Election 2020

Christie Leaves Presidential Race 'Without an Ounce of Regret'

New Jersey Gov. Chris Christie threw in the towel on the 2016 presidential race today, saying he suspends his campaign “without an ounce of regret.”

Christie walked away from the Iowa caucuses with no delegates and 1.8 percent of the vote. He spent lots of time in New Hampshire and was pinning his presidential hopes on a strong showing in the Granite State.

That didn’t happen. Christie finished in sixth place Tuesday as John Kasich emerged as the top governor in the field.

With no delegates and 7.4 percent of the vote, Christie didn’t travel on to Nevada or South Carolina but went home.

“I ran for president to say that the government needs to once again work for the people, not the people work for the government. And while running for president I tried to reinforce what I have always believed – that speaking your mind matters, that experience matters, that competence matters and that it will always matter in leading our nation,” he said in a message posted on his Facebook page moments ago.

“That message was heard by and stood for by a lot of people, but just not enough and that’s ok,” Christie continued. “I have both won elections that I was supposed to lose and I’ve lost elections I was supposed to win and what that means is you never know what will happen. That is both the magic and the mystery of politics – you never quite know when which is going to happen, even when you think you do.”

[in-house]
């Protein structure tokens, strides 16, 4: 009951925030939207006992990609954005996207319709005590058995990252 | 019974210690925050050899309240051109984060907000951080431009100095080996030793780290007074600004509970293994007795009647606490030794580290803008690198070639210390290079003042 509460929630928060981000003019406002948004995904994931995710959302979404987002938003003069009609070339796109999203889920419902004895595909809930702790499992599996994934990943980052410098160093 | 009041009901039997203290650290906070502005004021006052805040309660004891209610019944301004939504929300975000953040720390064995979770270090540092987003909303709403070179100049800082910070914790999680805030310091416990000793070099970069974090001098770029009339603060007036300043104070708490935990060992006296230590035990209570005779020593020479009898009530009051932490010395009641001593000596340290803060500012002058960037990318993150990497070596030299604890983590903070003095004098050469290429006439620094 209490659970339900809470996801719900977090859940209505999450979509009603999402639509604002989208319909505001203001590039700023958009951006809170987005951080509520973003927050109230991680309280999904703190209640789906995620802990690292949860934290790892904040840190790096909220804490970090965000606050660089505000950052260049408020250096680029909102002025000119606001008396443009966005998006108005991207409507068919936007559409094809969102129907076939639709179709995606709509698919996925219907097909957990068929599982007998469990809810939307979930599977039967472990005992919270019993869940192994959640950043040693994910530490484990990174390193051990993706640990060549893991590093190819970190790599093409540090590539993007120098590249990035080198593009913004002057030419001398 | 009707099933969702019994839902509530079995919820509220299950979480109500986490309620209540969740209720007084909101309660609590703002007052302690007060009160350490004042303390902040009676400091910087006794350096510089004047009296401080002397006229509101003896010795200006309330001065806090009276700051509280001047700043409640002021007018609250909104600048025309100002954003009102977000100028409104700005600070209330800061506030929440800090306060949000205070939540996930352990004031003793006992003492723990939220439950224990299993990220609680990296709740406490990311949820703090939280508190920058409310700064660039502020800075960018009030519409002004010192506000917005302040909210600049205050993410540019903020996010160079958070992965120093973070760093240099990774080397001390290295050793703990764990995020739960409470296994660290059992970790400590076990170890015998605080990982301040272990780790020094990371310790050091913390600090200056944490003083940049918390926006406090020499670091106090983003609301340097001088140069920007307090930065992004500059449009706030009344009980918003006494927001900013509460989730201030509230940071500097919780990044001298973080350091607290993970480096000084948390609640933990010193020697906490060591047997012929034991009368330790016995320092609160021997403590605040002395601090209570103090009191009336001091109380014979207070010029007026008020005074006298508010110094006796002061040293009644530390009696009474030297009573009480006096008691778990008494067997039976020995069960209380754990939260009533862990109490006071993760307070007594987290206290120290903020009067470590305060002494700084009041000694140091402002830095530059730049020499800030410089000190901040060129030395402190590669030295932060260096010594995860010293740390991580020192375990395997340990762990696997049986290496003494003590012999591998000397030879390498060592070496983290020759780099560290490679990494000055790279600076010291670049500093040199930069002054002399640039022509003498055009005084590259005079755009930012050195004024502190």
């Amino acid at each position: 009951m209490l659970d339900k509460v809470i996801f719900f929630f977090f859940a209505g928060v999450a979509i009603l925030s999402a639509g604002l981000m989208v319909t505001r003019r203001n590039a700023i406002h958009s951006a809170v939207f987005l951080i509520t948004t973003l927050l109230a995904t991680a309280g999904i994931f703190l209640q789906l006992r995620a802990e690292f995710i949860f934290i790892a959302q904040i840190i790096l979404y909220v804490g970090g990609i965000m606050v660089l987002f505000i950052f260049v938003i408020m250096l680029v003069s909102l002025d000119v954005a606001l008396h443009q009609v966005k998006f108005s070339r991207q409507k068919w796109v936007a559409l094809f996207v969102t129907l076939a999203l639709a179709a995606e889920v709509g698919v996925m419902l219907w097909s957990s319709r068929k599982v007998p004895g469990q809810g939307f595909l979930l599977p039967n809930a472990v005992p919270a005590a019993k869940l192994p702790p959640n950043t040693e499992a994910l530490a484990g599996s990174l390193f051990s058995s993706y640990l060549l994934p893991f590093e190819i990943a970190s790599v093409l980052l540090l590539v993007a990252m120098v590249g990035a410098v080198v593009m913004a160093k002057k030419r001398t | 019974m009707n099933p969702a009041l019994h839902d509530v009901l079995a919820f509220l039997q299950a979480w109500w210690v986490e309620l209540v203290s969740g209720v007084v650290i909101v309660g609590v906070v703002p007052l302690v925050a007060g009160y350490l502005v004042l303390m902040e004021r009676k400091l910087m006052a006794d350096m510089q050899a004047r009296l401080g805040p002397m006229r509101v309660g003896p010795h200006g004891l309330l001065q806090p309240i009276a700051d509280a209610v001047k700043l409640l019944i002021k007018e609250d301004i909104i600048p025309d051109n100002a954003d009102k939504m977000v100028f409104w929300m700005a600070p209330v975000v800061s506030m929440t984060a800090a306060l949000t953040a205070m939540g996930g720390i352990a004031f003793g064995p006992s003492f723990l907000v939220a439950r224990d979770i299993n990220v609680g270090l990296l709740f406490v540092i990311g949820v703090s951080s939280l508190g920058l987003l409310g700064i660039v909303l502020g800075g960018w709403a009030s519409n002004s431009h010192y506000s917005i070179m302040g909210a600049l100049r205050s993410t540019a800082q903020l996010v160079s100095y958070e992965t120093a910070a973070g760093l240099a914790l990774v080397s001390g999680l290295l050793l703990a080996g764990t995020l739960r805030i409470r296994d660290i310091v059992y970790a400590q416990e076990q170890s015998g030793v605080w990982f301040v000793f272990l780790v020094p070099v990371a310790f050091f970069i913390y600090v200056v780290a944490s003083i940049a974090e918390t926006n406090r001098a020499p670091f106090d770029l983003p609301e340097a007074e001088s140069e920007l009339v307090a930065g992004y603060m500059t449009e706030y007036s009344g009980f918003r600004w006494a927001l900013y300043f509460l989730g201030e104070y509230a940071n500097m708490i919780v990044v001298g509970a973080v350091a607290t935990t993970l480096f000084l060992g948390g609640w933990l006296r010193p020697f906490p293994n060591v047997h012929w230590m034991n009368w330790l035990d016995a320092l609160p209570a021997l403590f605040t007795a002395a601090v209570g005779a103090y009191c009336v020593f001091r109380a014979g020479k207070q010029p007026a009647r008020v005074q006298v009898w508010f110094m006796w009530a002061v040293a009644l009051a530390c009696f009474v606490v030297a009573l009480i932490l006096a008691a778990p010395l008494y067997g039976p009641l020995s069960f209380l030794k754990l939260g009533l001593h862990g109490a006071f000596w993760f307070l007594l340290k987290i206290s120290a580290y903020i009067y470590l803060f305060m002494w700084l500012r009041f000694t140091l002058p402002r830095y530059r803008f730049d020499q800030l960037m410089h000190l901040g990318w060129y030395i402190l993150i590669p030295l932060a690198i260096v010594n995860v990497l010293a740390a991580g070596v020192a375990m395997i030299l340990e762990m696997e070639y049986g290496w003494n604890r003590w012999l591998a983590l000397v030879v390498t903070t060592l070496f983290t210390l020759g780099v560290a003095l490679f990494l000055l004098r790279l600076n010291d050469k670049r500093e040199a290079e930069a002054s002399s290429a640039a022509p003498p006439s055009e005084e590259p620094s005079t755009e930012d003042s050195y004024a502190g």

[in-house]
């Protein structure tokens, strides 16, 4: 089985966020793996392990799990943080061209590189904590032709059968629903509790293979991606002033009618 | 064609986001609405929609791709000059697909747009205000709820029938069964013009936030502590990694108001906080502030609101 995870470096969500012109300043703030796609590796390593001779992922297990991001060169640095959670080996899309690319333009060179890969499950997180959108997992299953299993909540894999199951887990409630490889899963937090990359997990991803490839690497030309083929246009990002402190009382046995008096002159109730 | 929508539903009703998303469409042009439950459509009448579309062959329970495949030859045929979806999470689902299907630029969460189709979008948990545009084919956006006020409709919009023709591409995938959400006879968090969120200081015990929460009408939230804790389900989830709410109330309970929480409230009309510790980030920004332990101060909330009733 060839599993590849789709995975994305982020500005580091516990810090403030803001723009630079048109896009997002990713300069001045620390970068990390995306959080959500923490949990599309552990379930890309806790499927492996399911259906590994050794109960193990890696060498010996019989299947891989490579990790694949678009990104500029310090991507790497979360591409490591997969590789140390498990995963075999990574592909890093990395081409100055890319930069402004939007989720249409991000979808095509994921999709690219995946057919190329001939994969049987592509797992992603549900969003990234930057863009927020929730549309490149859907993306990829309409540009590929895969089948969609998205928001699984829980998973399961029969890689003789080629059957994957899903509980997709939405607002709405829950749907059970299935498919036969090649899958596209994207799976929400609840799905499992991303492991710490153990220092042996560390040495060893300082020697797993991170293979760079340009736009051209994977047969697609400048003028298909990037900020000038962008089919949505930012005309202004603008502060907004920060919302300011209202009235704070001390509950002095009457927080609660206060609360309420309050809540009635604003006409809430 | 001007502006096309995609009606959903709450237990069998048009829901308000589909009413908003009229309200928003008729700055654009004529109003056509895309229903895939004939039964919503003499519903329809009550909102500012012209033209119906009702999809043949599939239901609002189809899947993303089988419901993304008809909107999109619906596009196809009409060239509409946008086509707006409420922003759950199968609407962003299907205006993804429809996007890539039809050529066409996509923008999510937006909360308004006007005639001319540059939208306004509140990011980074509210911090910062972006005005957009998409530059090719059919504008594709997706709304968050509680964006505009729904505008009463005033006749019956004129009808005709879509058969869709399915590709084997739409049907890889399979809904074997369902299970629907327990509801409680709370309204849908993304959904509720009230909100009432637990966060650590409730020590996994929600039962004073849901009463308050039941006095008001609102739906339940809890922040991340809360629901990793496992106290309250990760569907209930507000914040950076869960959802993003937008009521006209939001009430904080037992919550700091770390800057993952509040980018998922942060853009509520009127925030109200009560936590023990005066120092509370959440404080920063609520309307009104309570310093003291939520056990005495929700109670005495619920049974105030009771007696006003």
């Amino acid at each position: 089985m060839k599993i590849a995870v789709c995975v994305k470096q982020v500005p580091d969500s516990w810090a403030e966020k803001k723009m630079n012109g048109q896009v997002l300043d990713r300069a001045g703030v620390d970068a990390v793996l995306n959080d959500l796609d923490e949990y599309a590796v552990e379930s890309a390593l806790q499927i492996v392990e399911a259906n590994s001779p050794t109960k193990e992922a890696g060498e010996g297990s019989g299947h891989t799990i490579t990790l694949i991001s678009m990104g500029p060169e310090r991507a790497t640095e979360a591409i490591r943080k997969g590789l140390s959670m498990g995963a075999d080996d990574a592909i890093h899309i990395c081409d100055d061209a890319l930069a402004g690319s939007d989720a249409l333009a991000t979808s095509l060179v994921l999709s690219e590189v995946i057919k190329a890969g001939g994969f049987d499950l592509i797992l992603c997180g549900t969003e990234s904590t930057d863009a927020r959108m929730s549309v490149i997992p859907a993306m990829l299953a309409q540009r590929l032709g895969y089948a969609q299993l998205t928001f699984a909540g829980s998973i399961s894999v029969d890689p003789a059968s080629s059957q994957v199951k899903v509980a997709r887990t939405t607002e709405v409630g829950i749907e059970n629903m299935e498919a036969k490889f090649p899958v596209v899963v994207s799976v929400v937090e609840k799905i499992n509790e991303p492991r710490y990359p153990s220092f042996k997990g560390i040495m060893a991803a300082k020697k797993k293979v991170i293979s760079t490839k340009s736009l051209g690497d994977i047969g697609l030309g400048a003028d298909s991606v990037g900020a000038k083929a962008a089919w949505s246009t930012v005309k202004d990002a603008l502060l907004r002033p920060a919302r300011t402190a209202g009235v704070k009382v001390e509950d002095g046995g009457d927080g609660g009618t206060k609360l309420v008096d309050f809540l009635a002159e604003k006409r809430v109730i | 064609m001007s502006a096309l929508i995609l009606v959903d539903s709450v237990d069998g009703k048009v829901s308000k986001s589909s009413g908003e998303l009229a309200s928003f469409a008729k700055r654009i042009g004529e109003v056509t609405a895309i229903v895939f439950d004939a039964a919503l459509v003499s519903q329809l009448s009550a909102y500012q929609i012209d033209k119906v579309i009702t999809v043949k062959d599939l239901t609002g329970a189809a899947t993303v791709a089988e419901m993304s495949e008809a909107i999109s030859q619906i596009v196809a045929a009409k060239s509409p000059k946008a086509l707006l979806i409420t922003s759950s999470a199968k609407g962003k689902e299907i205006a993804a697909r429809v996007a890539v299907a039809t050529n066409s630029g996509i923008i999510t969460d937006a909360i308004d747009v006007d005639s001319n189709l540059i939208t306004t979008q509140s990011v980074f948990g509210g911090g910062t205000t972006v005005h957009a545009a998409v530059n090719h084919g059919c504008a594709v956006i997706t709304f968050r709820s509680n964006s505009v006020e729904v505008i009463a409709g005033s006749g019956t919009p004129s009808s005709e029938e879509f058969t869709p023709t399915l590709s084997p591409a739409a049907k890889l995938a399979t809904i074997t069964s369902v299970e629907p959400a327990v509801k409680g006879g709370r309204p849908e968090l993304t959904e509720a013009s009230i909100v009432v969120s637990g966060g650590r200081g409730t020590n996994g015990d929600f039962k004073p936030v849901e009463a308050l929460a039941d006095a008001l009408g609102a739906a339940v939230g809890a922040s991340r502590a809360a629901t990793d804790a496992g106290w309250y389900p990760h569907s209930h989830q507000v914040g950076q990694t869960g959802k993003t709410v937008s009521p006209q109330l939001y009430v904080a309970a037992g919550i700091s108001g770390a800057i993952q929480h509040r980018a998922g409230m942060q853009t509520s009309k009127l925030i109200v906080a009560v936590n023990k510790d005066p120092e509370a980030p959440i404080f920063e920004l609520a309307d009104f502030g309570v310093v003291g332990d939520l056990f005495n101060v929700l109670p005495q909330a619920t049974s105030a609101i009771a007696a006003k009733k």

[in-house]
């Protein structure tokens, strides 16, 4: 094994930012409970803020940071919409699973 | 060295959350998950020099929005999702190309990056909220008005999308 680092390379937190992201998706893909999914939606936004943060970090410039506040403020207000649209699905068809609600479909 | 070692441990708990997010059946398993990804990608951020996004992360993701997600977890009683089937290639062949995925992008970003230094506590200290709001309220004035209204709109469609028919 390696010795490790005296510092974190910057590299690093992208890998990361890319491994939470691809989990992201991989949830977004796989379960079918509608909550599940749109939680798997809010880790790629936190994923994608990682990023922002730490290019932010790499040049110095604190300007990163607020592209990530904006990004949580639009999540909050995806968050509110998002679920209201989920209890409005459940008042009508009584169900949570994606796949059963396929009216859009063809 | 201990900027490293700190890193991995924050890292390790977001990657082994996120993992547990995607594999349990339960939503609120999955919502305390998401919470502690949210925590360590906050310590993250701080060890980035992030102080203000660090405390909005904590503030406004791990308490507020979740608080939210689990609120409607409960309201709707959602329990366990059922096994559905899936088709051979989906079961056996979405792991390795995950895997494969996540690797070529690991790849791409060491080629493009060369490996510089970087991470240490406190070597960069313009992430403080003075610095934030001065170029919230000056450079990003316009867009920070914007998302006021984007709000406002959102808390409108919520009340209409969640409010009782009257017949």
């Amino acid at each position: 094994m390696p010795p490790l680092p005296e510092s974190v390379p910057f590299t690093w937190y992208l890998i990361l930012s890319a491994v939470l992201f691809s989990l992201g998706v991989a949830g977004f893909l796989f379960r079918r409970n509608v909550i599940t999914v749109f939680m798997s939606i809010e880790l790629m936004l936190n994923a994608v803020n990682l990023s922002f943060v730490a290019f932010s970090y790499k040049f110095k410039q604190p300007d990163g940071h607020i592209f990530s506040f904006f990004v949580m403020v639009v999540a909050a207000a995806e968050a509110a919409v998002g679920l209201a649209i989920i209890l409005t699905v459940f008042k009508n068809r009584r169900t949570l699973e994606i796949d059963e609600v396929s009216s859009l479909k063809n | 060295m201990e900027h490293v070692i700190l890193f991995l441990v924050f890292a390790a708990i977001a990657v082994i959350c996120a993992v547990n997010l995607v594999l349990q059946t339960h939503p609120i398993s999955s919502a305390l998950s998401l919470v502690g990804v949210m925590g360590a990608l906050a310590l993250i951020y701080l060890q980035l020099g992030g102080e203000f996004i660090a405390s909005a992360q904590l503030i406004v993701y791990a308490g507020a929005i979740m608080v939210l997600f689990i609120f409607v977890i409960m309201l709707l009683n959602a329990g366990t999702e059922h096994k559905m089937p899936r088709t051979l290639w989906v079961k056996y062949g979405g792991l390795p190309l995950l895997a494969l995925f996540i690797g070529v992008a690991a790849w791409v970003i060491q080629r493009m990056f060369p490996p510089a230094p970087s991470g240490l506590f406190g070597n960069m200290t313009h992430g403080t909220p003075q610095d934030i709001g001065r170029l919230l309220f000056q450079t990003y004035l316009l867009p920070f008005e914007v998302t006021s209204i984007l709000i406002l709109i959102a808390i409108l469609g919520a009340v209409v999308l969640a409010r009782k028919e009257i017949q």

“And so today, I leave the race without an ounce of regret. I’m so proud of the campaign we ran, the people that ran it with me and all those who gave us their support and confidence along the way. Mary Pat and I thank you for the extraordinary display of loyalty, friendship, understanding and love.”

Christie’s endorsements included Maryland Gov. Larry Hogan, Maine Gov. Paul LePage, and Massachusetts Gov. Charlie Baker.

He also got the backing of a handful of members of Congress.

Christie hinted at his potential exit last night, telling supporters there was “no reason to go and sit in South Carolina in a hotel room” to study the results in New Hampshire and decide how to move forward accordingly.

“We’ll go home. We haven’t been home for two weeks,” he said. “So we can actually get a change of clothes, which would be a nice thing.”